OK, plastic is clearly better than either, but I’ll still take Finecast over metal any day. The reduced weight and greater ease of cutting/drilling it are totally worth the drawbacks to me.

Also, don’t forget that Rogue Trader had things like the possibility of building a Psyker who could let you take infinite turns in a row. Game balance? What’s that?

3 years ago
Reply to  WestRider

Fuckin’ truth. Metal models are the absolute worst to glue, convert, paint, transport, and play with.

3 years ago
Reply to  Adam




3 years ago
Reply to  abusepuppy

Or that speeder pictured in the article. Pretty much the same thing, except that it was before they had large flying stands, so that’s just on a 32mm base instead of the 55mm they had by the time the Fire Prism came around.

It didn’t have the falling over issues, but the hybrid Land Raider Crusader was a pile of misery, too. I don’t think I ever managed to keep it intact through an entire game.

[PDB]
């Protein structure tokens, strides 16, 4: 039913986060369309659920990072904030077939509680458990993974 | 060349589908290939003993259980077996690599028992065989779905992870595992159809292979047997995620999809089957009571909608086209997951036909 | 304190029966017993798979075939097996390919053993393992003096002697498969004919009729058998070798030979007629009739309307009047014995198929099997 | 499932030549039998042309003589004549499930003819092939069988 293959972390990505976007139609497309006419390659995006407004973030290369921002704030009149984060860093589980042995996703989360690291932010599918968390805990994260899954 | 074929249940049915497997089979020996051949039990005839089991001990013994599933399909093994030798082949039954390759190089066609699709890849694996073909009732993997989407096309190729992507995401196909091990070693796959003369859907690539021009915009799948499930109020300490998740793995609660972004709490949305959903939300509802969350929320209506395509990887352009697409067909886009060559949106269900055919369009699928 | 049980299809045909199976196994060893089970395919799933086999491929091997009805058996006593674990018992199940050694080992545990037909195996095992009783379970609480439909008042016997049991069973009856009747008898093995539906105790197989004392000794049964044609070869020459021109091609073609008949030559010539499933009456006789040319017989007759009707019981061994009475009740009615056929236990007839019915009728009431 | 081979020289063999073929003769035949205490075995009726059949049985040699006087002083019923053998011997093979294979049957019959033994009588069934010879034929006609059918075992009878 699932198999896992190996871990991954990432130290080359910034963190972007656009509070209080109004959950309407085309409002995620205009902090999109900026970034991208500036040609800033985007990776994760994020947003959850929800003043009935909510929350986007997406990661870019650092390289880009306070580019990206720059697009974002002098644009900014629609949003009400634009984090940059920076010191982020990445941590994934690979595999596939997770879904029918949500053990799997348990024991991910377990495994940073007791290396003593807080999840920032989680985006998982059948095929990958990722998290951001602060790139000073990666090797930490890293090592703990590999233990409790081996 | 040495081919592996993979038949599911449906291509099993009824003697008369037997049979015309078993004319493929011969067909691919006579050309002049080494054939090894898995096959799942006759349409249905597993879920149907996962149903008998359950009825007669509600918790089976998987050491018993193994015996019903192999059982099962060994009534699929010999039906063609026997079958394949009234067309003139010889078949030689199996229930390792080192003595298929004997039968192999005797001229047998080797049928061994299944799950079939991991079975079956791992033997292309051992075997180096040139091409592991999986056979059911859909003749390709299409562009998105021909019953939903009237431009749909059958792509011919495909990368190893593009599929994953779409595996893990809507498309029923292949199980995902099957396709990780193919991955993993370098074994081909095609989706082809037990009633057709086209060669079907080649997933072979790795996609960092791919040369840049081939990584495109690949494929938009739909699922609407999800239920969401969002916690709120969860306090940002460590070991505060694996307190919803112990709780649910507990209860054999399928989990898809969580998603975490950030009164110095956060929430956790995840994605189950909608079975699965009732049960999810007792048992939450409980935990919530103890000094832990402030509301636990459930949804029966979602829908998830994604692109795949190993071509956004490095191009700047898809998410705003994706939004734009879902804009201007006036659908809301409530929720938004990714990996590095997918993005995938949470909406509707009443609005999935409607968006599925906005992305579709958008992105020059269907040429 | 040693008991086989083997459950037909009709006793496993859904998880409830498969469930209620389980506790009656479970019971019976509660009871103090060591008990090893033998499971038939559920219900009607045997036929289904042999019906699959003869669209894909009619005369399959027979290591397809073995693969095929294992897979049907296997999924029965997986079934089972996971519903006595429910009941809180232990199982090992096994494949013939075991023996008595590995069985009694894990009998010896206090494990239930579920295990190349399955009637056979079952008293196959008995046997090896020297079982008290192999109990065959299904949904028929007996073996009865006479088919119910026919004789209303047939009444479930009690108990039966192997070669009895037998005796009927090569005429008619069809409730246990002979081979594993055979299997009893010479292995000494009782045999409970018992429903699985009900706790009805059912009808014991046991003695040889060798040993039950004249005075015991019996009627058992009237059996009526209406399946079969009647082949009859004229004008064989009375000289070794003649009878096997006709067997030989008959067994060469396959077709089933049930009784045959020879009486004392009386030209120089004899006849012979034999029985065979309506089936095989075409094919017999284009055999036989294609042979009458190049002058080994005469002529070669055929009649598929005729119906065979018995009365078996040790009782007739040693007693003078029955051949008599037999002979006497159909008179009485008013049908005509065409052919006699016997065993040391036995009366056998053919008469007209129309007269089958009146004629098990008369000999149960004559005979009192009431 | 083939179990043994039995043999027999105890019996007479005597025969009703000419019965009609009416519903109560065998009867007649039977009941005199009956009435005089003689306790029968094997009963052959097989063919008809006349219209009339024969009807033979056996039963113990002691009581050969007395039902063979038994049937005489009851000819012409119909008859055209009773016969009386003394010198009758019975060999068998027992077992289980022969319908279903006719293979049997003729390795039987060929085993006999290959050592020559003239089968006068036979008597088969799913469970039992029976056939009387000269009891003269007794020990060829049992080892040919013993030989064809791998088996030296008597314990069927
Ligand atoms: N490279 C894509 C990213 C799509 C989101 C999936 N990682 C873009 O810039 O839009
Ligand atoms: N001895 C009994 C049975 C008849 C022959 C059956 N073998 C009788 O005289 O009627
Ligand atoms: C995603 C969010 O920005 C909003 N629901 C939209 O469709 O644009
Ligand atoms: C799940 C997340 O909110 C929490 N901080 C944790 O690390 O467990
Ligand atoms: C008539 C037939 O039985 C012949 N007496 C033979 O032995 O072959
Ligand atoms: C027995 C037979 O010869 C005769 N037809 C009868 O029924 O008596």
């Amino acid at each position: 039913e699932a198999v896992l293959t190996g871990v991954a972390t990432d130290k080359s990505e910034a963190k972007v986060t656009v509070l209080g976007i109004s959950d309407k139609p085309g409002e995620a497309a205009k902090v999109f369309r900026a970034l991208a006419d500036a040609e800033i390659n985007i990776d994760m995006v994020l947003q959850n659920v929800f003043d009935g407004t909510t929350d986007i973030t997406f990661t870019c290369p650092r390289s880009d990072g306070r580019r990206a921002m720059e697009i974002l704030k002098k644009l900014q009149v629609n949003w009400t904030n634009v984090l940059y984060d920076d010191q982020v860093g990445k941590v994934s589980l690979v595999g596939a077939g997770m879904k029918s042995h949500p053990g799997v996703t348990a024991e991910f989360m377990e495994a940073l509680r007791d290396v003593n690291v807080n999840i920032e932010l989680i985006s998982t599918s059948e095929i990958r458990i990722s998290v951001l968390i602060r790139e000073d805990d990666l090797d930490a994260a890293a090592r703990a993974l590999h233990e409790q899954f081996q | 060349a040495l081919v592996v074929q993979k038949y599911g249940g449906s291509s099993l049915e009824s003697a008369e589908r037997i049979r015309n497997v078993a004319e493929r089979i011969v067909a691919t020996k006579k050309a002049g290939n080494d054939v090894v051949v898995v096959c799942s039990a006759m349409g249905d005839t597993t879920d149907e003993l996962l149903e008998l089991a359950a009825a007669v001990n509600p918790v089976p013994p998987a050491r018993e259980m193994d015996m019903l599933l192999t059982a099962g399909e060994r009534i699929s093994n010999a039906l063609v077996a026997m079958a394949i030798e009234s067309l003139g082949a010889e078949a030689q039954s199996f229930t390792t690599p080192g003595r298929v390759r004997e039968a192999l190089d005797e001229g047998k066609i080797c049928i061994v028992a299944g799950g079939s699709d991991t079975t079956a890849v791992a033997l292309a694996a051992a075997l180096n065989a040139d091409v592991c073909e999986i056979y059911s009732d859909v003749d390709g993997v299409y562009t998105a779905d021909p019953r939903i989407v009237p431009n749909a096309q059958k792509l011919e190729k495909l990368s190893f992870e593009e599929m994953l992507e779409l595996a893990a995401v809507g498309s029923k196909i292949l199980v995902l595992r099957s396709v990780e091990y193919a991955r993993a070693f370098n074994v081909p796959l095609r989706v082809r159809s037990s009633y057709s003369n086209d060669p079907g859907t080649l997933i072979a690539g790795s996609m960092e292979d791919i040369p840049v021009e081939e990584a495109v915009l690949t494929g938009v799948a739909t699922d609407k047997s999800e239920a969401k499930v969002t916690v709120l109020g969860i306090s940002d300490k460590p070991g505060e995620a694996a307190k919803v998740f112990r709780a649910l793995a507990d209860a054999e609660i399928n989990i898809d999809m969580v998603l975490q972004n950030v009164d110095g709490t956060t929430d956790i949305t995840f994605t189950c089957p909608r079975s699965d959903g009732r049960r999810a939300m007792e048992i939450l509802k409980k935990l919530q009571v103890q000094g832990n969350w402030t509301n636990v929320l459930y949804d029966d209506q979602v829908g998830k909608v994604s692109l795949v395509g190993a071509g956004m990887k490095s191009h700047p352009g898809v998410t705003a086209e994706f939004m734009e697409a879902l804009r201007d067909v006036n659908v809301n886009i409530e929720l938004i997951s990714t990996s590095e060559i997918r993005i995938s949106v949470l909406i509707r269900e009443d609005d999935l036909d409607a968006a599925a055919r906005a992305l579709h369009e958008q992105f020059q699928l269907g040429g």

3 years ago

Maybe I’m alone in this, but I remember the Robot rules extremely fondly. Robots were considerably cheaper in points than an equivalently-armed Dreadnought, but you then had to pay for their program, and the more instructions in the program, the more expensive it was. If you wanted to risk it, you could make it as simple as ‘shoot the nearest thing you can see’ to keep it cheap, or make it quite complicated to try and take objectives. You did all this through a very simple flowchart system (or there were pre-set ones)

They were great rules, and I’d love for them to make a comeback.

3 years ago